Here are a few from page 59:
Mark Belanger hit well over .300 against Jim Kern and Nolan Ryan, but he was barely a .200 hitter against the rest of the league.
VERDICT: There’s some bullshit in there. Belanger, a .228 lifetime hitter, went 10-for-16 against the hard-throwing Kern, but against Ryan he was 12-for-48 (including playoffs) for a .250 mark. Belanger did draw 10 walks off Ryan for a .367 on-base percentage.
Another unbelievable statistic was that Pat Kelly was six for eight against Detroit’s Dave Rozema — with four of those hits being home runs. If Rozema was in the game, I’d do everything in my power to get Kelly up to bat.
VERDICT: Kelly was indeed 6-for-8 with four homers against Rozema. But the bit about doing “everything in my power” to get Kelly to the plate against Rozema is a bit of a stretch. Rozema started only three games against the Orioles during Kelly’s years with the team (1977-80)…Kelly sat out the first, in 1977, then started and hit two homers in 1978 and another homer in 1979. In 1980 Rozema faced the Orioles in relief three times when Kelly wasn’t already in the lineup…and on two of those occasions Weaver chose not to use Kelly, including once when Weaver left right-handed hitting Lee May in to bat as DH against the right-handed Rozema rather than use Kelly, a left-handed hitter, to pinch-hit. But on September 10, Weaver brought Kelly in to hit for Benny Ayala against Rozema with the bases loaded, and Kelly launched a grand slam that provided the wining runs. (Kelly was hitting in the designated hitter’s spot in the first game in which Weaver used his “phantom DH.”) At any rate, keep in mind that Kelly’s outstanding stat line against Rozema was compiled in just three games.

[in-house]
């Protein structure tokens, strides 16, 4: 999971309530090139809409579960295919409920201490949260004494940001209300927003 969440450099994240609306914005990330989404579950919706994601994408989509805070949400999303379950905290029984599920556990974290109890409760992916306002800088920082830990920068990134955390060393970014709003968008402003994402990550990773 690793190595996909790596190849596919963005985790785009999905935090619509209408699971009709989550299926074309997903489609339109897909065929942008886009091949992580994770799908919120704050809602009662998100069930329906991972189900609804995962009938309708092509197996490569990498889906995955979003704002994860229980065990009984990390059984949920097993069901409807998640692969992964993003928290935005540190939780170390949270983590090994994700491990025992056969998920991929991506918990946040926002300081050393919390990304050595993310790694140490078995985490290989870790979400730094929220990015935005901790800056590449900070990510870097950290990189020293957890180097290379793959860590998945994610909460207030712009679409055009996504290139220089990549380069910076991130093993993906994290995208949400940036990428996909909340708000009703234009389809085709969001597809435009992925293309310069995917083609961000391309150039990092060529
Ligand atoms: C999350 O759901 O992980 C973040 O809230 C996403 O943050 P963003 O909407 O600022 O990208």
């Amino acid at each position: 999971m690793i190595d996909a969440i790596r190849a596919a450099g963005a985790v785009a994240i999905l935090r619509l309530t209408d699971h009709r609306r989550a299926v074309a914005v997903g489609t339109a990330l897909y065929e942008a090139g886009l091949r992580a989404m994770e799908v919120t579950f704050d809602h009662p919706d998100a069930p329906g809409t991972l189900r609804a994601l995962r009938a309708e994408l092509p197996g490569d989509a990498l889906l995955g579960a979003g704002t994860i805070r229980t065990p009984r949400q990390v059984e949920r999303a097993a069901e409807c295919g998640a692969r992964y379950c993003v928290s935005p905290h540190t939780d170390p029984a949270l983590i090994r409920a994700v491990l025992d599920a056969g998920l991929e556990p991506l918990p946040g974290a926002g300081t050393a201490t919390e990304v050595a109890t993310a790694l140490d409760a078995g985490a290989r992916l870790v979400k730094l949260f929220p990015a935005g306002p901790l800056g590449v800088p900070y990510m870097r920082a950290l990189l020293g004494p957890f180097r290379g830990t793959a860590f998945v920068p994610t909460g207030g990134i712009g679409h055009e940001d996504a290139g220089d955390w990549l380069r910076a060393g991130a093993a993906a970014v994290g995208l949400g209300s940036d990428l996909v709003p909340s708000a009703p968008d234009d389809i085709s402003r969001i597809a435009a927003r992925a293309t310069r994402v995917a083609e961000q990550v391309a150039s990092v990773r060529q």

In my early years with the Orioles Curt Motton was three for five off Rudy May. The three hits were home runs.
VERDICT: Earl actually undersold this one. Motton faced May only four times…with homers in both at-bats in a game in 1969 and one homer in two trips to the plate in a game in 1970. But Weaver didn’t take full advantage of Motton’s seeming mastery of May, as May started five other games against the Orioles during Motton’s time with the team in which Motton did not appear.
Two of the players who gave [Jim] Palmer fits were Craig Reynolds and Doug Griffin. Palmer would say late in a game, “Griffin is coming up, and don’t let me get in trouble. Griffin is hitting about .400 against me.”
VERDICT: True. Griffin hit .362 against Palmer (17-for-47), and Reynolds was 5-for-6 and singled the first five times he faced Palmer, albeit those hits came in just two games a week apart. He went up against Palmer only once after that and struck out.
On to page 60:
This is something I did in September of 1975. Mark Belanger was a .220 hitter for me for most of his career, but he was also the greatest defensive shortstop I have ever seen. I spent some time trying to figure out how I could get the best of both worlds — a good bat and Belanger’s amazing glove. I came up with this plan, which is still legal.